- Vibrations felt in the steering wheel, while driving are typically coming from the front end or front tires.
- Vibrations which are felt in the seat or floor are generally coming from the rear.
- Pulsating vibrations when braking are normally caused by warped brake rotors.
Unless you are a qualified automotive expert, you should never purchase a used car from anyone without first having an extensive pre-purchase inspection performed by YOUR mechanic. I know that it sounds absurd, but never have the inspection performed by anyone which the seller recommends. That is not a wise decision. Take the vehicle to a reputable automotive repair facility, of your choosing. Most repair facilities will work you in to perform these types of inspections, at a minimal fee. You cannot afford NOT to have this inspection performed prior to buying a used car. Whether buying a used car from a used car dealer or an individual, if the seller will not allow you to have the vehicle independently inspected, then I strongly suggest that you abandon the sale and buy a used car elsewhere.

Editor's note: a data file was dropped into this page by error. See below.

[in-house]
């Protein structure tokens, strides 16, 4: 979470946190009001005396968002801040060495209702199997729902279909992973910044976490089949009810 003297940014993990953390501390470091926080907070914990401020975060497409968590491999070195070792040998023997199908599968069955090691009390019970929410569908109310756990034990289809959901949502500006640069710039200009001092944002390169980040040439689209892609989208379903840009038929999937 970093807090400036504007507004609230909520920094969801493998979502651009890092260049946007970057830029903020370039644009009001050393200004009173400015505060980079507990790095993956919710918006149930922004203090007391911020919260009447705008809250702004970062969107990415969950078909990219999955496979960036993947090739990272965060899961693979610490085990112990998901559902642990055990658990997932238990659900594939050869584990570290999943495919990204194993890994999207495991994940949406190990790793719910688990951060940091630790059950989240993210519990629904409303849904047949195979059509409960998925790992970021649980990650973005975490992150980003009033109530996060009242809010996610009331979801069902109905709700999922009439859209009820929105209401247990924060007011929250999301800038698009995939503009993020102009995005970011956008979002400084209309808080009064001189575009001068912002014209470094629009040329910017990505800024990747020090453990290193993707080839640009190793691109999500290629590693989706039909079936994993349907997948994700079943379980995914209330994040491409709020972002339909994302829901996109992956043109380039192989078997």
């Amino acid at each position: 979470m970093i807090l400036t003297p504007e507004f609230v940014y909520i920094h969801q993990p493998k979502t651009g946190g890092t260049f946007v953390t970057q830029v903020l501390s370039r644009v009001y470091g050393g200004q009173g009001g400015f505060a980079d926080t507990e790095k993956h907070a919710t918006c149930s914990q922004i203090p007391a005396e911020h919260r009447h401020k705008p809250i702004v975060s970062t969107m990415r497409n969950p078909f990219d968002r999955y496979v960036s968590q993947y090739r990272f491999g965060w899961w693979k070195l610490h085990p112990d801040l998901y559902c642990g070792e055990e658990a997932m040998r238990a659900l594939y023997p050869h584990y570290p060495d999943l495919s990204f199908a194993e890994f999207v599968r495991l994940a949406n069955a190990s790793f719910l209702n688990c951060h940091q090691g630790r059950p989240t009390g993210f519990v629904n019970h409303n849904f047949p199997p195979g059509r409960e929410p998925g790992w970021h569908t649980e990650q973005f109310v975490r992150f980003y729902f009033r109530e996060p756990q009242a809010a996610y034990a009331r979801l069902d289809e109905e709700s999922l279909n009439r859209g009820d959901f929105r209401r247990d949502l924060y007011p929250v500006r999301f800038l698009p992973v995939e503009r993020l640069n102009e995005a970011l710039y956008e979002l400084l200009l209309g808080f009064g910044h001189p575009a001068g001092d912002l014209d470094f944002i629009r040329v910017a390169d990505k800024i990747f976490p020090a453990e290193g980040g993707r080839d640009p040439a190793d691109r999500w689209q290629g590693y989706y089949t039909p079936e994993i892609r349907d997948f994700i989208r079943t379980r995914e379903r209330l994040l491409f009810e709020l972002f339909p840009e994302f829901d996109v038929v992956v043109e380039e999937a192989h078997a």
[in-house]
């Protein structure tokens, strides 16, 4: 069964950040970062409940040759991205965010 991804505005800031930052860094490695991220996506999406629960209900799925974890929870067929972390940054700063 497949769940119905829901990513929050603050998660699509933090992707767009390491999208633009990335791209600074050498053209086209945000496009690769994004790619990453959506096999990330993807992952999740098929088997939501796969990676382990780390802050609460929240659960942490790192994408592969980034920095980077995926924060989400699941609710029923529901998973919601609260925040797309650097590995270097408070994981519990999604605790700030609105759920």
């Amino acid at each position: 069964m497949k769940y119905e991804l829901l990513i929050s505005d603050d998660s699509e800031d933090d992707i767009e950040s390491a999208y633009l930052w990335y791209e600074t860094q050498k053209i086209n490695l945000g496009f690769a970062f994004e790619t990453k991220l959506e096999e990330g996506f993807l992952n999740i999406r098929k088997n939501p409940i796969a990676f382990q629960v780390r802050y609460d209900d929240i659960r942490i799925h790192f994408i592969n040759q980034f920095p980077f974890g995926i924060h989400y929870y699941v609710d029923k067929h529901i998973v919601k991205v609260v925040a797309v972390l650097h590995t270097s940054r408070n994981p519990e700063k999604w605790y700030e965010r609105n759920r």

Having noted the importance of the pre-purchase inspection, I will point out a few areas of the perspective used car which should be included in any pre-purchase inspection checklist.
Body and Frame
The appearance of any used car is what draws or repels a potential consumer. Even if the exterior appearance is acceptable, there are things which must be considered. Fresh, shiny paint could conceal recently covered damage from rust or collision. Substandard body repair, using various body fillers, may look acceptable now but will crack and sink within months. One easy and inexpensive method to test for the presence of fillers in steel body panels is carried out using a refrigerator magnet. Keep the magnet in your pocket and nonchalantly touch it to the metal body panels. If the magnet fails to adhere to the car, then you know that body filler is present.